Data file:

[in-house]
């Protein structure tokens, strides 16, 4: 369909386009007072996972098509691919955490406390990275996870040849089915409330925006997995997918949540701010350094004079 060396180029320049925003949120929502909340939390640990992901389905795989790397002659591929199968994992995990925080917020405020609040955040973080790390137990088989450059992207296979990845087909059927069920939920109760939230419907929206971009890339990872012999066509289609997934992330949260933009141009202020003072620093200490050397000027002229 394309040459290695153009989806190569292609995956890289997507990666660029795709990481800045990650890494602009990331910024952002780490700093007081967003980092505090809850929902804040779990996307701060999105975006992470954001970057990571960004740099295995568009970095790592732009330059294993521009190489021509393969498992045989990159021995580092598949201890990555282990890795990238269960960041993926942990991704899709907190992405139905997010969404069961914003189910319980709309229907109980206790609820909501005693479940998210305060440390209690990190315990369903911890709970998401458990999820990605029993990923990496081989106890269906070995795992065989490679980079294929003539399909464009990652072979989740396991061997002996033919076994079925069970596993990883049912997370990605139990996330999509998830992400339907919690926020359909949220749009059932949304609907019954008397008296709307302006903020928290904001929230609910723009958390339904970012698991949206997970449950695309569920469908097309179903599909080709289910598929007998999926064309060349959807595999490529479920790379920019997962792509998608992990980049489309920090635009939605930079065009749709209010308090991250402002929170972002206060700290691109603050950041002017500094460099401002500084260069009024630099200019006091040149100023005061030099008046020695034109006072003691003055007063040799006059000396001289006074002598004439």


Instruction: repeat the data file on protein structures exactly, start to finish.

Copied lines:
[in-house]
């Protein structure tokens, strides 16, 4: 369909386009007072996972098509691919955490406390990275996870040849089915409330925006997995997918949540701010350094004079 060396180029320049925003949120929502909340939390640990992901389905795989790397002659591929199968994992995990925080917020405020609040955040973080790390137990088989450059992207296979990845087909059927069920939920109760939230419907929206971009890339990872012999066509289609997934992330949260933009141009202020003072620093200490050397000027002229 394309040459290695153009989806190569292609995956890289997507990666660029795709990481800045990650890494602009990331910024952002780490700093007081967003980092505090809850929902804040779990996307701060999105975006992470954001970057990571960004740099295995568009970095790592732009330059294993521009190489021509393969498992045989990159021995580092598949201890990555282990890795990238269960960041993926942990991704899709907190992405139905997010969404069961914003189910319980709309229907109980206790609820909501005693479940998210305060440390209690990190315990369903911890709970998401458990999820990605029993990923990496081989106890269906070995795992065989490679980079294929003539399909464009990652072979989740396991061997002996033919076994079925069970596993990883049912997370990605139990996330999509998830992400339907919690926020359909949220749009059932949304609907019954008397008296709307302006903020928290904001929230609910723009958390339904970012698991949206997970449950695309569920469908097309179903599909080709289910598929007998999926064309060349959807595999490529479920790379920019997962792509998608992990980049489309920090635009939605930079065009749709209010308090991250402002929170972002206060700290691109603050950041002017500094460099401002500084260069009024630099200019006091040149100023005061030099008046020695034109006072003691003055007063040799006059000396001289006074002598004439």